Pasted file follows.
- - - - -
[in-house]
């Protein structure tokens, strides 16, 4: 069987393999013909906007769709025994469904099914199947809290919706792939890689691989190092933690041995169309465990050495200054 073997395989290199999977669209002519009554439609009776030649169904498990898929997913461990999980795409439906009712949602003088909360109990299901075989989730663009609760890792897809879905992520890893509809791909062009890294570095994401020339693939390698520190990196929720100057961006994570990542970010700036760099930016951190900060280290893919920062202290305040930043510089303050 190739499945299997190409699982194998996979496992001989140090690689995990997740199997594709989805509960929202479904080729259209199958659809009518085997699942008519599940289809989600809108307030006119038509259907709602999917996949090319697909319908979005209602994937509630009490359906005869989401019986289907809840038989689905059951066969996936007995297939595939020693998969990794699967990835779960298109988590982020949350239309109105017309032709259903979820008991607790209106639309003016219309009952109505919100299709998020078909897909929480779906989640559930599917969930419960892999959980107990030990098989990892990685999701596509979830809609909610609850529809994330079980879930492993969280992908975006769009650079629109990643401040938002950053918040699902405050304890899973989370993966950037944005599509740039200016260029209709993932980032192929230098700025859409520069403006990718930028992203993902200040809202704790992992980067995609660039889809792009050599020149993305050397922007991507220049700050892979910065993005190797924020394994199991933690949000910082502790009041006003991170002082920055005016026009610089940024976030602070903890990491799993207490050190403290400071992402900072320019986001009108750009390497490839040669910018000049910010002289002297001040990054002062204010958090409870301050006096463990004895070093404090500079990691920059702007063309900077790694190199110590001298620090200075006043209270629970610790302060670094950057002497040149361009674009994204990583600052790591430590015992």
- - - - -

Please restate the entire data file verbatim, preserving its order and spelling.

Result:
[in-house]
């Protein structure tokens, strides 16, 4: 069987393999013909906007769709025994469904099914199947809290919706792939890689691989190092933690041995169309465990050495200054 073997395989290199999977669209002519009554439609009776030649169904498990898929997913461990999980795409439906009712949602003088909360109990299901075989989730663009609760890792897809879905992520890893509809791909062009890294570095994401020339693939390698520190990196929720100057961006994570990542970010700036760099930016951190900060280290893919920062202290305040930043510089303050 190739499945299997190409699982194998996979496992001989140090690689995990997740199997594709989805509960929202479904080729259209199958659809009518085997699942008519599940289809989600809108307030006119038509259907709602999917996949090319697909319908979005209602994937509630009490359906005869989401019986289907809840038989689905059951066969996936007995297939595939020693998969990794699967990835779960298109988590982020949350239309109105017309032709259903979820008991607790209106639309003016219309009952109505919100299709998020078909897909929480779906989640559930599917969930419960892999959980107990030990098989990892990685999701596509979830809609909610609850529809994330079980879930492993969280992908975006769009650079629109990643401040938002950053918040699902405050304890899973989370993966950037944005599509740039200016260029209709993932980032192929230098700025859409520069403006990718930028992203993902200040809202704790992992980067995609660039889809792009050599020149993305050397922007991507220049700050892979910065993005190797924020394994199991933690949000910082502790009041006003991170002082920055005016026009610089940024976030602070903890990491799993207490050190403290400071992402900072320019986001009108750009390497490839040669910018000049910010002289002297001040990054002062204010958090409870301050006096463990004895070093404090500079990691920059702007063309900077790694190199110590001298620090200075006043209270629970610790302060670094950057002497040149361009674009994204990583600052790591430590015992």